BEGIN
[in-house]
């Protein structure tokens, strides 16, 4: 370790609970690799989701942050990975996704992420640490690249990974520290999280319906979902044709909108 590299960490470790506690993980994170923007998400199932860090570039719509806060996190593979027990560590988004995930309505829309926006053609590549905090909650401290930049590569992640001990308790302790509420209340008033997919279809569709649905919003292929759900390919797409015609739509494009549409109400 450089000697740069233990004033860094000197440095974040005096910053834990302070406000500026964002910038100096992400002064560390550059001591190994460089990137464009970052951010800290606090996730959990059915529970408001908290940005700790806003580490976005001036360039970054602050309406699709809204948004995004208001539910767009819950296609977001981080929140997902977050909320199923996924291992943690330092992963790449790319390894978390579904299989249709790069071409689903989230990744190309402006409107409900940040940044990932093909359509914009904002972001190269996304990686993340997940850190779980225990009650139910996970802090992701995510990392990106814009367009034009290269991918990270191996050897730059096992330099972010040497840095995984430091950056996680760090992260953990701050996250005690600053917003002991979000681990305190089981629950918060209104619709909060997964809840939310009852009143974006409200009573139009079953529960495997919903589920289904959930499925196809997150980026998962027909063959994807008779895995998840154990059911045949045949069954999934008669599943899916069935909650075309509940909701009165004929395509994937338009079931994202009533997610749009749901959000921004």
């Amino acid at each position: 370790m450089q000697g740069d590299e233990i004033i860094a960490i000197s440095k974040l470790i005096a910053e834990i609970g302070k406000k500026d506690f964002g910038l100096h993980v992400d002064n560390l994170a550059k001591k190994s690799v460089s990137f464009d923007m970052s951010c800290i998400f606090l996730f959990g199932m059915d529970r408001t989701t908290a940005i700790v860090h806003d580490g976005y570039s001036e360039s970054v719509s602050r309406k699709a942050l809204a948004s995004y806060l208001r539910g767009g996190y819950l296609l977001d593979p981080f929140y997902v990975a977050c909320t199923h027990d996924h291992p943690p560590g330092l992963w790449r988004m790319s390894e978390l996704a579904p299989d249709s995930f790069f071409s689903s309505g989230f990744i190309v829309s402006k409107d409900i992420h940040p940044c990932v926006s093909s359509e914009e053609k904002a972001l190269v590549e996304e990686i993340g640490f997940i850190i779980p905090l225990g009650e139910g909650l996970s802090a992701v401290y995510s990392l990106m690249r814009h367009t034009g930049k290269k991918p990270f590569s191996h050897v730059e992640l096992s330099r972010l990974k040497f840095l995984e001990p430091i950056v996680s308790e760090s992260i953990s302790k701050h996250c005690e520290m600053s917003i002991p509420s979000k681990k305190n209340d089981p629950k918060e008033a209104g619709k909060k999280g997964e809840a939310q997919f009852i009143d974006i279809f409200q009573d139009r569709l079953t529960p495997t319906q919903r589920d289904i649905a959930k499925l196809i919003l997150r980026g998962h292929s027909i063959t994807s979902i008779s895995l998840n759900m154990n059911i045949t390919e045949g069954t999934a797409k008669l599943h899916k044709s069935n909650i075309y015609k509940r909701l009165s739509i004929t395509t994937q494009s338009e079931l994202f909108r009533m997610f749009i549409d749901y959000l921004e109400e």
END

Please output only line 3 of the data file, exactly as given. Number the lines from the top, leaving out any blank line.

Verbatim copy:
């Amino acid at each position: 370790m450089q000697g740069d590299e233990i004033i860094a960490i000197s440095k974040l470790i005096a910053e834990i609970g302070k406000k500026d506690f964002g910038l100096h993980v992400d002064n560390l994170a550059k001591k190994s690799v460089s990137f464009d923007m970052s951010c800290i998400f606090l996730f959990g199932m059915d529970r408001t989701t908290a940005i700790v860090h806003d580490g976005y570039s001036e360039s970054v719509s602050r309406k699709a942050l809204a948004s995004y806060l208001r539910g767009g996190y819950l296609l977001d593979p981080f929140y997902v990975a977050c909320t199923h027990d996924h291992p943690p560590g330092l992963w790449r988004m790319s390894e978390l996704a579904p299989d249709s995930f790069f071409s689903s309505g989230f990744i190309v829309s402006k409107d409900i992420h940040p940044c990932v926006s093909s359509e914009e053609k904002a972001l190269v590549e996304e990686i993340g640490f997940i850190i779980p905090l225990g009650e139910g909650l996970s802090a992701v401290y995510s990392l990106m690249r814009h367009t034009g930049k290269k991918p990270f590569s191996h050897v730059e992640l096992s330099r972010l990974k040497f840095l995984e001990p430091i950056v996680s308790e760090s992260i953990s302790k701050h996250c005690e520290m600053s917003i002991p509420s979000k681990k305190n209340d089981p629950k918060e008033a209104g619709k909060k999280g997964e809840a939310q997919f009852i009143d974006i279809f409200q009573d139009r569709l079953t529960p495997t319906q919903r589920d289904i649905a959930k499925l196809i919003l997150r980026g998962h292929s027909i063959t994807s979902i008779s895995l998840n759900m154990n059911i045949t390919e045949g069954t999934a797409k008669l599943h899916k044709s069935n909650i075309y015609k509940r909701l009165s739509i004929t395509t994937q494009s338009e079931l994202f909108r009533m997610f749009i549409d749901y959000l921004e109400e």